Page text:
Meanwhile, the Trump administration has had three months’ notice to order tens of millions of test kits, educate the public and put mechanisms in place to address the inevitable spread of COVID-19 on America’s shores. Since the outbreak began in China in December last year, the Trump administration has mostly just sat on its hands in collective denial. This would be unforgivable in most other countries and would cause existing governments to collapse. In America, it merely serves to enhance the political divide.
It is often said that citizens get the leaders they deserve. In America, polling has proven multiple times that there is almost nothing the president can do that will prompt the average Trump supporter to abandon him at the ballot box. Whether selling America to the highest bidder or helping the country walk off a cliff, the only thing that appears to matter to at least half the country is whether the Republican Party can retain the White House and Senate. One has to wonder whether these voters have any comprehension of the state of play in America and how perilously close the US is coming to utter irrelevance on the global stage.
American Disaster Movie
As the coronavirus disaster movie plays out, America has a script that features a president who has a profound aversion to that which he cannot control. The preferred mechanism for Trump, when confronted with such a challenge, is to deny the underlying reality obvious to the crowd, labeling it fake news. But as the stretchers and body bags appear with greater frequency in the United States as the pandemic firmly takes hold, the inadequacy of the Trump administration’s response to the virus will appear to more and more Americans as a ludicrous, intelligence-insulting farce.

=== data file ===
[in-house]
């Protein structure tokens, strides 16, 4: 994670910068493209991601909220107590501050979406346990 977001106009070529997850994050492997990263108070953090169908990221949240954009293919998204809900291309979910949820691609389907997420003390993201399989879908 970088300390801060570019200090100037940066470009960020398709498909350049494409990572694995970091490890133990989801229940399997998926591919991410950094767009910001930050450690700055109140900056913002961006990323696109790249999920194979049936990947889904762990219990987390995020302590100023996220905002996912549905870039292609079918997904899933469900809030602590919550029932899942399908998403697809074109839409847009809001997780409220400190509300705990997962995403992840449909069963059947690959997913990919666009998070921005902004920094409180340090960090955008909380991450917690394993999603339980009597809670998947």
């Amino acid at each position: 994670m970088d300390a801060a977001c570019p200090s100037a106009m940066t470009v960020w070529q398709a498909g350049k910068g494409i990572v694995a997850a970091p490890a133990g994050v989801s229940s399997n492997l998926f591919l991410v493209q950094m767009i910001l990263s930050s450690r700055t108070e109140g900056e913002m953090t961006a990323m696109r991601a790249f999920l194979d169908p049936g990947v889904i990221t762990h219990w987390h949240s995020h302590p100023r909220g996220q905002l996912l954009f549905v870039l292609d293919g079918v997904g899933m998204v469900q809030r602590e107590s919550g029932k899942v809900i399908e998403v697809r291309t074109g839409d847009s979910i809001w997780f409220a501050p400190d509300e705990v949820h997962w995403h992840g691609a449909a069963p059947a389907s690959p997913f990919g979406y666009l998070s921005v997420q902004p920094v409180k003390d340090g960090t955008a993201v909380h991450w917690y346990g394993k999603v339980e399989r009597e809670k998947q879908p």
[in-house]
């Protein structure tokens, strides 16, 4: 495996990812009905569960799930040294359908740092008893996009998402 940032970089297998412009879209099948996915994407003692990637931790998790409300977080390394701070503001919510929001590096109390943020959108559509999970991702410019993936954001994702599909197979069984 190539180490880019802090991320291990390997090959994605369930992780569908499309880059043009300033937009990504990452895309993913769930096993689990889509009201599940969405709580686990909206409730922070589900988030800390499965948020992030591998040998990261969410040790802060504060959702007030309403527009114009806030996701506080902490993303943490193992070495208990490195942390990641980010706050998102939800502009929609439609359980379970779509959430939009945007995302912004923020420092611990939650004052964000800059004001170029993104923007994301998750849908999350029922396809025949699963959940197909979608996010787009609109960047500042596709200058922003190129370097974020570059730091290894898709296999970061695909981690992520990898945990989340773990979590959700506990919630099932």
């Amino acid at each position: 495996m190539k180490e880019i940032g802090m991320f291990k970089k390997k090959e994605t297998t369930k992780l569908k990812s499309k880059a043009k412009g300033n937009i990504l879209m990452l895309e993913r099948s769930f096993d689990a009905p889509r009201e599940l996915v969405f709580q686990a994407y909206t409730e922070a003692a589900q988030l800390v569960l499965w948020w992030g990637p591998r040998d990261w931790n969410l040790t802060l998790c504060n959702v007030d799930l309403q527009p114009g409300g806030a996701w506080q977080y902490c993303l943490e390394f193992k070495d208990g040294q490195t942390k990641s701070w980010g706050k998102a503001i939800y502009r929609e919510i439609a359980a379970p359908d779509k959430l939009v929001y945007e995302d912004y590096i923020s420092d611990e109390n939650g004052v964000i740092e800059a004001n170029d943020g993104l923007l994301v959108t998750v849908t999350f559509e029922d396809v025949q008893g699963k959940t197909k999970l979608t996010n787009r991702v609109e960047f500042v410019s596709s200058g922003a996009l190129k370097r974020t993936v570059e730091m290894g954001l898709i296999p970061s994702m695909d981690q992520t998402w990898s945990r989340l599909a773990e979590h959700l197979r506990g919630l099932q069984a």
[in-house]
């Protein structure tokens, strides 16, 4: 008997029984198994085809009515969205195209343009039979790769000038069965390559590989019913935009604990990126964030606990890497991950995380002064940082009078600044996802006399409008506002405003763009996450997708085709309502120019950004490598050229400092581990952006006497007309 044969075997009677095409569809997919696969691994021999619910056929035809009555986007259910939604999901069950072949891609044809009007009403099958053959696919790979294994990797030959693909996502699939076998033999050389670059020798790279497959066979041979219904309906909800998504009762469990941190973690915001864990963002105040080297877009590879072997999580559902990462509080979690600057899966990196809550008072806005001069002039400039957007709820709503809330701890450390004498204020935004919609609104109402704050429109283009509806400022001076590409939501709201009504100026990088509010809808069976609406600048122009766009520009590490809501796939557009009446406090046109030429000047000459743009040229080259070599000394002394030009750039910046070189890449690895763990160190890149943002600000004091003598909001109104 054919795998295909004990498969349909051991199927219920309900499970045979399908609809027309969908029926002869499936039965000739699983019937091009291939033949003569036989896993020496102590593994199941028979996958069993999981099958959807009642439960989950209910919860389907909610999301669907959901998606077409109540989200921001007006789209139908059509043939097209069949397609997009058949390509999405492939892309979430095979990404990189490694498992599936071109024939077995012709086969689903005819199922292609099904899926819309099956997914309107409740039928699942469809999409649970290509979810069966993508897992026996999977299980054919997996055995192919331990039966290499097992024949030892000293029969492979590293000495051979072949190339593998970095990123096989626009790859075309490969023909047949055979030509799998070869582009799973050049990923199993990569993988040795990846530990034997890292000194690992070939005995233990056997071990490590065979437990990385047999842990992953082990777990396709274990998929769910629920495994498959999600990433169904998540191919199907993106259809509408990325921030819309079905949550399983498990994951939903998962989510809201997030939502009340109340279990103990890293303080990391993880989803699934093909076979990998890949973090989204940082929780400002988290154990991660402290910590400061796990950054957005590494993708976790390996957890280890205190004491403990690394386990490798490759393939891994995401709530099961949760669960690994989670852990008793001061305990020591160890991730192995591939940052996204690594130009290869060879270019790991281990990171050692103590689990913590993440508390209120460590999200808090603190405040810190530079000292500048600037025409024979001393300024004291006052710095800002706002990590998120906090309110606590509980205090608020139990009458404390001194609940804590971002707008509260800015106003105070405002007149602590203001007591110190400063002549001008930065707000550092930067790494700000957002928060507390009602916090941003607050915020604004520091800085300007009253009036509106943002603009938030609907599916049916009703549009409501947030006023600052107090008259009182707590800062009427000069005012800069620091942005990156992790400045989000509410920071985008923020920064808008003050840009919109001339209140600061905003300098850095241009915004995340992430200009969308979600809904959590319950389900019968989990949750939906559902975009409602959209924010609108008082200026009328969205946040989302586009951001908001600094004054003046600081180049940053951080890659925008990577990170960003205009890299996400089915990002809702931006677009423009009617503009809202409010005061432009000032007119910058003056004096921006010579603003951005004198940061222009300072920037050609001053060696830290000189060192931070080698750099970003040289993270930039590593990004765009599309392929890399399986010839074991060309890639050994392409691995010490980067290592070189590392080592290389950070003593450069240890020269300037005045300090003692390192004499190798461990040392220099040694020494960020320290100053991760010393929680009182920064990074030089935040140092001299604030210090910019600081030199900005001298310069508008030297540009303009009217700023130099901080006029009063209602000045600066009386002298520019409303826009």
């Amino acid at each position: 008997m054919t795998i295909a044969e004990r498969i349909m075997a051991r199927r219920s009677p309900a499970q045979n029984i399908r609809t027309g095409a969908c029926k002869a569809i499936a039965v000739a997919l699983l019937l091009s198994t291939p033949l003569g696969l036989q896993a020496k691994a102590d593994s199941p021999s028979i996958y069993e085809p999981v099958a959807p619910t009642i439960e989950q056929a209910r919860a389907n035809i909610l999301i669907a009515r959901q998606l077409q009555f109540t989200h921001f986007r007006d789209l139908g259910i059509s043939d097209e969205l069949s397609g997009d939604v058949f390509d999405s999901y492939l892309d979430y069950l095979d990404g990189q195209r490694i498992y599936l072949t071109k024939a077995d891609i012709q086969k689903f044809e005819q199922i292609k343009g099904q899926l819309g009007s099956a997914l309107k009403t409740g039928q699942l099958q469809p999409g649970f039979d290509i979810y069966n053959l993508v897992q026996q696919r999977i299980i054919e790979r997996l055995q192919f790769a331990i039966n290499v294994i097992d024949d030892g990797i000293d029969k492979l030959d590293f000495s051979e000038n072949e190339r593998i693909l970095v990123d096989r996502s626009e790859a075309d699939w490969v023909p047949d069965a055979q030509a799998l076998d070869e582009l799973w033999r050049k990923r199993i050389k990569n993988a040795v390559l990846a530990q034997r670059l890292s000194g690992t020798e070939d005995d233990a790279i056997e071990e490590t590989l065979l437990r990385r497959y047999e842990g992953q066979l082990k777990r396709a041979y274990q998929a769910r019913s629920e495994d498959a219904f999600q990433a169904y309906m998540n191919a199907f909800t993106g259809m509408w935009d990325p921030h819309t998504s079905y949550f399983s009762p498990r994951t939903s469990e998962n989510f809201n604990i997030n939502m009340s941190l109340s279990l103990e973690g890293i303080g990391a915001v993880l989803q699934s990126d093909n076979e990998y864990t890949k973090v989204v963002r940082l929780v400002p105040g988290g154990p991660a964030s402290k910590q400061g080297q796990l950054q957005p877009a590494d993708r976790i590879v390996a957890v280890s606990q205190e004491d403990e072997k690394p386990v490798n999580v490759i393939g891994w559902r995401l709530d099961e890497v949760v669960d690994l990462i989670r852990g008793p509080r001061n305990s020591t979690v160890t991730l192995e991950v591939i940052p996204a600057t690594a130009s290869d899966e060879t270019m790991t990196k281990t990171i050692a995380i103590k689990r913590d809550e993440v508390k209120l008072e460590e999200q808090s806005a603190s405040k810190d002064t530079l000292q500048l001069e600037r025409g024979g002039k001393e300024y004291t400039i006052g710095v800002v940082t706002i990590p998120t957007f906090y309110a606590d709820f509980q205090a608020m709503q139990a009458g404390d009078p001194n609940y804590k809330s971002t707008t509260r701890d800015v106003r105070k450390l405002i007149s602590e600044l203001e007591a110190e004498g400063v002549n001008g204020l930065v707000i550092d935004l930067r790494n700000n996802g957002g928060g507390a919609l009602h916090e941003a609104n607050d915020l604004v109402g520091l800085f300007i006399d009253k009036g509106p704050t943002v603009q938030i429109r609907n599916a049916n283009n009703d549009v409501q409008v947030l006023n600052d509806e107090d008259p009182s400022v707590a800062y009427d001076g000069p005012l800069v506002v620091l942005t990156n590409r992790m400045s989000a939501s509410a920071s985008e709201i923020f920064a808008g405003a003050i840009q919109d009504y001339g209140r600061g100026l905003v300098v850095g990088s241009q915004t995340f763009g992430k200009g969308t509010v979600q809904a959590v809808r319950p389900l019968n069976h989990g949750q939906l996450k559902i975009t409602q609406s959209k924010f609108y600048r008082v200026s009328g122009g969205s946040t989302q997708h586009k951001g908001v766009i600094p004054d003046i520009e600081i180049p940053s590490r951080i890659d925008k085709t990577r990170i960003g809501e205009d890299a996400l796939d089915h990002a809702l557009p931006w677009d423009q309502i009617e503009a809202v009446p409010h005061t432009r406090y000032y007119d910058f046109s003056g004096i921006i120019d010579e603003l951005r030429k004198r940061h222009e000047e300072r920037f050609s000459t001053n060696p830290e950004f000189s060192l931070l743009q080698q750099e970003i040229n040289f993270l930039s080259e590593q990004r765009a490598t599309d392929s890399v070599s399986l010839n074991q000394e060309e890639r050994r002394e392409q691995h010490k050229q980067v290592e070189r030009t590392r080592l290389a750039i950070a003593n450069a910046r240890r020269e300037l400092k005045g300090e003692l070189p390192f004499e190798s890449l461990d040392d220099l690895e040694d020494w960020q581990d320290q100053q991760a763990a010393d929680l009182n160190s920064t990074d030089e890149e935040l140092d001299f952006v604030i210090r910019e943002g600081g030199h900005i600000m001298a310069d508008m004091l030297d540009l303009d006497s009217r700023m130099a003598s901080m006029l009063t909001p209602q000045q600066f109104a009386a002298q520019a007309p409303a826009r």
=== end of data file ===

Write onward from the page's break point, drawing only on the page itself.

All the more so as his administration’s intransigence contrasts luridly with the hyper-efficient draconian response to COVID-19 seen in China, much of the rest of Asia and Italy. Trump’s embargo from the US of European travelers — with the bewildering exclusion of those from the United Kingdom, where the infection rate is gathering speed — smacks of grandiose back-of-an-envelope improvisation.
Meanwhile, the stench of a dying, deluded administration beckons alongside the moment of truth, one which will also see the death of America’s bull market and the arrival of a long-anticipated recession, which may well surpass the one prompted over a decade ago by the Great Recession in intensity, duration and attendant profound global hardship. In the face of what promises to be something worse this time, a scenario which waits stage left to enter as another Great Depression, the stewardship of America has never been so nakedly and egregiously deficient.
This article was first published in Fair Observer